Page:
All you need to know about the California Consumer Privacy Act (CCPA)
Like GDPR, the California Consumer Privacy Act (CCPA) ushers in stricter data privacy protections, this time for California residents. We’ve created a CCPA library of frequently asked questions (FAQs) to provide the answers you’ve been searching for.
What does CCPA stand for?
CCPA stands for California Consumer Privacy Act
What is CCPA?
The California Consumer Privacy Act (CCPA) is a state statute intended to enhance privacy rights and consumer protection for residents of California.
What does CCPA do?
The California Consumer Privacy Act (CCPA) grants California residents new rights regarding their personal information and imposes various data protection duties on for-profit entities conducting business in California.
Who is subject to CCPA?
In a nutshell, for-profit companies doing business in California or with California residents. More specifically, California Consumer Privacy Act (CCPA) applies to for-profit entities that do business in CA and meet one of the following criteria:
- Global revenue is greater than $25M (global revenue; not just CA); or
- Collect PI information of 50K consumers (globally); or
- Derives 50% of revenue from selling data
The law also applies to any entity that controls, is controlled by, or shares common branding with a for-profit business meeting the test above.
Does CCPA apply to nonprofits?
California Consumer Privacy Act (CCPA) does NOT apply to non-profits (unless it controls a for-profit entity)
What does CCPA mean for event industry professionals?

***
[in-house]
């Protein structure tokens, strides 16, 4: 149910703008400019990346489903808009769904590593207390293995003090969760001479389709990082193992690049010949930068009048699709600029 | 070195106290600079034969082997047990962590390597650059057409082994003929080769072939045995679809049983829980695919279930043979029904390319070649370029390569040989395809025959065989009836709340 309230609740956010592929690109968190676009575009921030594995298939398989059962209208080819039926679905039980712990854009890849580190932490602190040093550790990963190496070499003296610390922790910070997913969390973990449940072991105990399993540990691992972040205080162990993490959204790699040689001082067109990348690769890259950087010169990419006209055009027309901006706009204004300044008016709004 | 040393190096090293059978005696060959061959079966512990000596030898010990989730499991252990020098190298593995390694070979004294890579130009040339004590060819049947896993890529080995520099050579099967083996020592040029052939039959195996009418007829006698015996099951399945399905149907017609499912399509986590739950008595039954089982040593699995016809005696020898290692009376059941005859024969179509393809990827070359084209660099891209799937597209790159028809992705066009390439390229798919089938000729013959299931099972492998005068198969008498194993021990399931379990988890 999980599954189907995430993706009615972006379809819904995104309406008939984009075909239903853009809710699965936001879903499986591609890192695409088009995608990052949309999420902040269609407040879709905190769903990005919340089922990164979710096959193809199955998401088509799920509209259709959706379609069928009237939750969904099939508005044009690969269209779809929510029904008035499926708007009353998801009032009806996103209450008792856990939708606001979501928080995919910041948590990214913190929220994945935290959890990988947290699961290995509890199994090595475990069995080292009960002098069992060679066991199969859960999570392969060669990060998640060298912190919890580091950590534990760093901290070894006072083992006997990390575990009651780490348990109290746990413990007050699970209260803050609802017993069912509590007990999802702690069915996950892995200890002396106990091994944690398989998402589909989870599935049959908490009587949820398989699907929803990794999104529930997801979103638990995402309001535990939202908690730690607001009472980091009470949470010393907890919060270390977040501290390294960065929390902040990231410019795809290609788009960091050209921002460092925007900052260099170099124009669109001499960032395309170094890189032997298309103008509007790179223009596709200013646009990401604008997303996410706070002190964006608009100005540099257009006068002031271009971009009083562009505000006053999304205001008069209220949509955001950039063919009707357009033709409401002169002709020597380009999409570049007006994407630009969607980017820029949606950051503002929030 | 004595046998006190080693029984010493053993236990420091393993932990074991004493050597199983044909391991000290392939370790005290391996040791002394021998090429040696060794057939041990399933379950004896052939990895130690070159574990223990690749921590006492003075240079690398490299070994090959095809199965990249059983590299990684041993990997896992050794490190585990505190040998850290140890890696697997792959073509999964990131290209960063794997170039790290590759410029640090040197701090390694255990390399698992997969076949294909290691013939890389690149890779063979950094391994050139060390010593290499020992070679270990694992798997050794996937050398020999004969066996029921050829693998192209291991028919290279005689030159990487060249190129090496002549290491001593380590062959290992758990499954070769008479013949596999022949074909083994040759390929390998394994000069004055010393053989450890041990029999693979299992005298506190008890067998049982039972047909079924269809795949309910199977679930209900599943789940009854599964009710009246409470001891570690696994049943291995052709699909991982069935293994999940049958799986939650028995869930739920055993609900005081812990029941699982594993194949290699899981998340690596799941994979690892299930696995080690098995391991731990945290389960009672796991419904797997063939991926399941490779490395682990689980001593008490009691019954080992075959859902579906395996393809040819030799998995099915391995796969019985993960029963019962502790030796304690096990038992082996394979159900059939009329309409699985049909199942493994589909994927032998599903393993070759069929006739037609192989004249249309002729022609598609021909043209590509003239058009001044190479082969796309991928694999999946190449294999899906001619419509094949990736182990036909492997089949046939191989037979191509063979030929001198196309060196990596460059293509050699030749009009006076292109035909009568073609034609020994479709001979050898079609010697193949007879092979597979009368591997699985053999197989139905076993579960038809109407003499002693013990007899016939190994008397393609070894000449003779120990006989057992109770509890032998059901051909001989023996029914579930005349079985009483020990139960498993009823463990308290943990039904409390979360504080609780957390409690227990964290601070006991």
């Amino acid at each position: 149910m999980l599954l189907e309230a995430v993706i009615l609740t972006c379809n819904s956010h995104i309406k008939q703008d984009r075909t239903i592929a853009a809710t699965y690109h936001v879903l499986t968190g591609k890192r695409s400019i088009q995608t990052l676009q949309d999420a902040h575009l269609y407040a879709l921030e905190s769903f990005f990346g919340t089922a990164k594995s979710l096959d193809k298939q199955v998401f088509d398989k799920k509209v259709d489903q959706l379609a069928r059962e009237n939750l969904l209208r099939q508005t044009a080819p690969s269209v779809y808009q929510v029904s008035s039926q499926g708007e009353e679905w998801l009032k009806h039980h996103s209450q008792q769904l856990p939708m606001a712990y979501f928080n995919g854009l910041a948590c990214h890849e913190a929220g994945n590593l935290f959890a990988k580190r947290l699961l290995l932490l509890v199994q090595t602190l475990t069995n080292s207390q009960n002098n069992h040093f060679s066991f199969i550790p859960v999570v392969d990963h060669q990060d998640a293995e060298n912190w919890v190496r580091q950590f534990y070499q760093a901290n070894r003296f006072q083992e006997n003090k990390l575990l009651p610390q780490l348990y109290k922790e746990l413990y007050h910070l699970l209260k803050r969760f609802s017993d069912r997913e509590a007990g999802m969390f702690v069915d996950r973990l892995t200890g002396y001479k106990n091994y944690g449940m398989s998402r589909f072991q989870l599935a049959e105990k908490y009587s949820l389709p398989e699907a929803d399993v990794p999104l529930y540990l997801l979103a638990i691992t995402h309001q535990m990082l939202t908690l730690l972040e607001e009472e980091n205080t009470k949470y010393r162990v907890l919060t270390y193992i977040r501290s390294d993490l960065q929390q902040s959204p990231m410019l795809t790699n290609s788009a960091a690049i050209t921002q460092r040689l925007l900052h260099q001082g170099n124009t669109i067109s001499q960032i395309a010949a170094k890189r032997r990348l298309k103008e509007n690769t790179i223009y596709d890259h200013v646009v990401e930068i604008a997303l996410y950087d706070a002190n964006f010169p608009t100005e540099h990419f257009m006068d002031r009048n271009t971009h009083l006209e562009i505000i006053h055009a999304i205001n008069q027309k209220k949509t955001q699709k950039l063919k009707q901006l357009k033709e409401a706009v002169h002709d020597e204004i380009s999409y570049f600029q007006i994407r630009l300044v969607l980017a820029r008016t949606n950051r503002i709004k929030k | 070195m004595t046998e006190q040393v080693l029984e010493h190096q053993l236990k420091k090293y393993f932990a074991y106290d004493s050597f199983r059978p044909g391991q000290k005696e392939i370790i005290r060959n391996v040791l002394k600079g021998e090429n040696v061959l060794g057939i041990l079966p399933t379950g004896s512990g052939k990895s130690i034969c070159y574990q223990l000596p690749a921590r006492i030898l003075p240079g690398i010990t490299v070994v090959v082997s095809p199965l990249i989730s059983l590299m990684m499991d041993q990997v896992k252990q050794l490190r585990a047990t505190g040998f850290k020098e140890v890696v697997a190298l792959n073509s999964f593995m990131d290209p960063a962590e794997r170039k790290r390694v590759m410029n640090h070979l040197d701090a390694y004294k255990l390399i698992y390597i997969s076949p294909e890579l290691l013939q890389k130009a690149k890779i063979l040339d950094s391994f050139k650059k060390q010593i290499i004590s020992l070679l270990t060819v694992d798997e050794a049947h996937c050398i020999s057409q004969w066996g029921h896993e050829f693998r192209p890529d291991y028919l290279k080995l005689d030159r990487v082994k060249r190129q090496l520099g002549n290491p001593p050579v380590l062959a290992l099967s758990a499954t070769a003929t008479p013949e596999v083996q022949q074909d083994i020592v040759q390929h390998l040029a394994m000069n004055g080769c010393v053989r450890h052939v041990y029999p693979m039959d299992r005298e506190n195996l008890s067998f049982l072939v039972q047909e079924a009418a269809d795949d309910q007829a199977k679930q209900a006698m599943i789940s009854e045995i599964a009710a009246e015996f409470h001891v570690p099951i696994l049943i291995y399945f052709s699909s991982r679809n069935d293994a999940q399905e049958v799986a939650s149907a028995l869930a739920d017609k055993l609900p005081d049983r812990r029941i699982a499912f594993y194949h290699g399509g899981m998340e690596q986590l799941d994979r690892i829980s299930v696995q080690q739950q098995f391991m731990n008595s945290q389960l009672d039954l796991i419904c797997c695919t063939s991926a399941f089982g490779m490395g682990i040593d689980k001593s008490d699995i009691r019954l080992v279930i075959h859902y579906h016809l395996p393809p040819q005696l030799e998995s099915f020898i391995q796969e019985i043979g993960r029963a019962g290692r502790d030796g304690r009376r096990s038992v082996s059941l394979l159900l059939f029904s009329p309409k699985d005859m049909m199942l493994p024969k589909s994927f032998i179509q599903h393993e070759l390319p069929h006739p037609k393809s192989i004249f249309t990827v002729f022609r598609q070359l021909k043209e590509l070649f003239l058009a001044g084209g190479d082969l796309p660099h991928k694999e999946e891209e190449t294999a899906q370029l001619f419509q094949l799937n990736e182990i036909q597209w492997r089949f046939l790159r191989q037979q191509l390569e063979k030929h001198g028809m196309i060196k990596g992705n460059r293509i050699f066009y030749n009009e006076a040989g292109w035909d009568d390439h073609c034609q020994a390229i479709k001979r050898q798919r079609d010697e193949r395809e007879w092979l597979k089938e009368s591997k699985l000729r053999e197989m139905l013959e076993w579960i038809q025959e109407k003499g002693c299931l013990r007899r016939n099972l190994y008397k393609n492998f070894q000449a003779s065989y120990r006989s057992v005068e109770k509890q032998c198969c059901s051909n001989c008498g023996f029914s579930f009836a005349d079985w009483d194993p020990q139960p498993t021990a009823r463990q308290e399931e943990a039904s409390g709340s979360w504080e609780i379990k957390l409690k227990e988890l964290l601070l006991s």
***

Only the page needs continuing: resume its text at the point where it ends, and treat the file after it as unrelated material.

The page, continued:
For event industry professionals, California Consumer Privacy Act (CCPA) means changes are needed to ensure compliance, primarily providing your stakeholders with:
- Transparency: Clearly stating what information you collect and how you use and share the information you gather about attendees, sponsors, and exhibitors.
- Consumer rights: Providing stakeholders with the right to delete their information, get access to their information, and opt out of having their information sold.
- Data security: Ensuring due diligence by understanding how sensitive information is being stored and that it’s being reasonably protected.
We’ve heard a lot about GDPR – how is GDPR and CCPA different?
The General Data Protection Regulation (GDPR) and California Consumer Protections Act (CCPA) are similar, but not the same. Consumer rights, the right to access information, the right to change information, portability, and the right to delete information are all the same. But where GDPR permitted companies to use information whether with your consent or for legitimate business interest, CCPA doesn’t require either. CCPA focuses on transparency - letting consumers know what is going to be done with their information so that they can decide if they want to opt-out.
When does CCPA go into effect?
January 1, 2020
When does CCPA enforcement start?
July 1, 2020
Does Cvent provide CCPA solutions?
We're here to help! While California Consumer Privacy Act (CCPA) may look like a daunting challenge, you can turn it into an opportunity. By ensuring you have the right event management technology in place to adhere to the new regulations, you can be a standard bearer in your industry for the protection of personal information. Get in touch with us today to find out how we can help drive your CCPA compliance.
Cvent is taking the necessary steps to ensure your event data won’t let you down. To learn more and get helpful resources, please visit our Event Professionals and CCPA page
To see more California Consumer Privacy Act (CCPA) frequently asked questions, please visit our California Consumer Privacy Act FAQs page.